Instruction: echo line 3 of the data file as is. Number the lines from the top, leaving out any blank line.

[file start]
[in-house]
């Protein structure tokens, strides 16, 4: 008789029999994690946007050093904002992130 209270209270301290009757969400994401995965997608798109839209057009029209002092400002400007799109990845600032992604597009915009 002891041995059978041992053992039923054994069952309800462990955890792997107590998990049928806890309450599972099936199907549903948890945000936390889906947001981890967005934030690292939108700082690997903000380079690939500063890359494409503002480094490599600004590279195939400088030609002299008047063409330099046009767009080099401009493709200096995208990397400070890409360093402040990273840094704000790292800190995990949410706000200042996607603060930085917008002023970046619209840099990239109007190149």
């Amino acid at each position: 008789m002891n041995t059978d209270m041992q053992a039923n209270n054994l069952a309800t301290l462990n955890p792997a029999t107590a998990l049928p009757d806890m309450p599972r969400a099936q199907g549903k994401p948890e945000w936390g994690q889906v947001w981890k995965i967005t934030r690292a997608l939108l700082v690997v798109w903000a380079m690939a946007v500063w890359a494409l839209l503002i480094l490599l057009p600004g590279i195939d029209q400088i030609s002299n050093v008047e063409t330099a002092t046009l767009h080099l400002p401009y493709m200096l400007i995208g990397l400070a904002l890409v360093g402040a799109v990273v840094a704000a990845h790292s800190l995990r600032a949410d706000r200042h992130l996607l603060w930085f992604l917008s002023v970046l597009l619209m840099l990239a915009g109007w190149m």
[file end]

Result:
């Amino acid at each position: 008789m002891n041995t059978d209270m041992q053992a039923n209270n054994l069952a309800t301290l462990n955890p792997a029999t107590a998990l049928p009757d806890m309450p599972r969400a099936q199907g549903k994401p948890e945000w936390g994690q889906v947001w981890k995965i967005t934030r690292a997608l939108l700082v690997v798109w903000a380079m690939a946007v500063w890359a494409l839209l503002i480094l490599l057009p600004g590279i195939d029209q400088i030609s002299n050093v008047e063409t330099a002092t046009l767009h080099l400002p401009y493709m200096l400007i995208g990397l400070a904002l890409v360093g402040a799109v990273v840094a704000a990845h790292s800190l995990r600032a949410d706000r200042h992130l996607l603060w930085f992604l917008s002023v970046l597009l619209m840099l990239a915009g109007w190149m």